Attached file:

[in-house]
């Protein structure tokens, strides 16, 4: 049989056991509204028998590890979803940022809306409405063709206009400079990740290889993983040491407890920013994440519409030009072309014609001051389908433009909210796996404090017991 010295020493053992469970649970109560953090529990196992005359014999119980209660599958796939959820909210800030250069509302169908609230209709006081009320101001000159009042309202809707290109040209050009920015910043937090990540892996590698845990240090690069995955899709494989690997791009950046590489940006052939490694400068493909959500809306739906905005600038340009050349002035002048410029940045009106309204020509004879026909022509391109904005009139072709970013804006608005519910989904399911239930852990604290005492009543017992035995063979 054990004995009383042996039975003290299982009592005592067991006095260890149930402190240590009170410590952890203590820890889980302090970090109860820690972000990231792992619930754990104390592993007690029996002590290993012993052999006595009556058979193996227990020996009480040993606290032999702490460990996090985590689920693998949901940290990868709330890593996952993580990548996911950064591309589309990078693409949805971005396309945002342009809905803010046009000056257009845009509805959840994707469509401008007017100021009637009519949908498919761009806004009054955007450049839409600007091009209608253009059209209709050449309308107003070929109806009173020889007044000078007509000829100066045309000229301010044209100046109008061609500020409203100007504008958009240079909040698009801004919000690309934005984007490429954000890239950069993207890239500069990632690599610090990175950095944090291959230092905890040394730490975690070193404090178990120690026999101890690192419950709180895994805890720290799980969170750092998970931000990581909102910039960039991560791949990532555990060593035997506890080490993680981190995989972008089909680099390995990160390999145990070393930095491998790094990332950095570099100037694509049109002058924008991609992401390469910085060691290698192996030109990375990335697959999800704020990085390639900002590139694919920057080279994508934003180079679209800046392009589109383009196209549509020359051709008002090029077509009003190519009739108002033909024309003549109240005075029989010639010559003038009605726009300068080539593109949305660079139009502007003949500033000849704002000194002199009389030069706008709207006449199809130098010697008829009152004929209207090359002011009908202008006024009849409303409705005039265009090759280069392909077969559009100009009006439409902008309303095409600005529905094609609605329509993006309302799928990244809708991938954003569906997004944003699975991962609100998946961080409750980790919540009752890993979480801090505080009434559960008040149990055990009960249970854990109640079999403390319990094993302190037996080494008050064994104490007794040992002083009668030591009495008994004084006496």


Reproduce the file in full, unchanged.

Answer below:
[in-house]
């Protein structure tokens, strides 16, 4: 049989056991509204028998590890979803940022809306409405063709206009400079990740290889993983040491407890920013994440519409030009072309014609001051389908433009909210796996404090017991 010295020493053992469970649970109560953090529990196992005359014999119980209660599958796939959820909210800030250069509302169908609230209709006081009320101001000159009042309202809707290109040209050009920015910043937090990540892996590698845990240090690069995955899709494989690997791009950046590489940006052939490694400068493909959500809306739906905005600038340009050349002035002048410029940045009106309204020509004879026909022509391109904005009139072709970013804006608005519910989904399911239930852990604290005492009543017992035995063979 054990004995009383042996039975003290299982009592005592067991006095260890149930402190240590009170410590952890203590820890889980302090970090109860820690972000990231792992619930754990104390592993007690029996002590290993012993052999006595009556058979193996227990020996009480040993606290032999702490460990996090985590689920693998949901940290990868709330890593996952993580990548996911950064591309589309990078693409949805971005396309945002342009809905803010046009000056257009845009509805959840994707469509401008007017100021009637009519949908498919761009806004009054955007450049839409600007091009209608253009059209209709050449309308107003070929109806009173020889007044000078007509000829100066045309000229301010044209100046109008061609500020409203100007504008958009240079909040698009801004919000690309934005984007490429954000890239950069993207890239500069990632690599610090990175950095944090291959230092905890040394730490975690070193404090178990120690026999101890690192419950709180895994805890720290799980969170750092998970931000990581909102910039960039991560791949990532555990060593035997506890080490993680981190995989972008089909680099390995990160390999145990070393930095491998790094990332950095570099100037694509049109002058924008991609992401390469910085060691290698192996030109990375990335697959999800704020990085390639900002590139694919920057080279994508934003180079679209800046392009589109383009196209549509020359051709008002090029077509009003190519009739108002033909024309003549109240005075029989010639010559003038009605726009300068080539593109949305660079139009502007003949500033000849704002000194002199009389030069706008709207006449199809130098010697008829009152004929209207090359002011009908202008006024009849409303409705005039265009090759280069392909077969559009100009009006439409902008309303095409600005529905094609609605329509993006309302799928990244809708991938954003569906997004944003699975991962609100998946961080409750980790919540009752890993979480801090505080009434559960008040149990055990009960249970854990109640079999403390319990094993302190037996080494008050064994104490007794040992002083009668030591009495008994004084006496």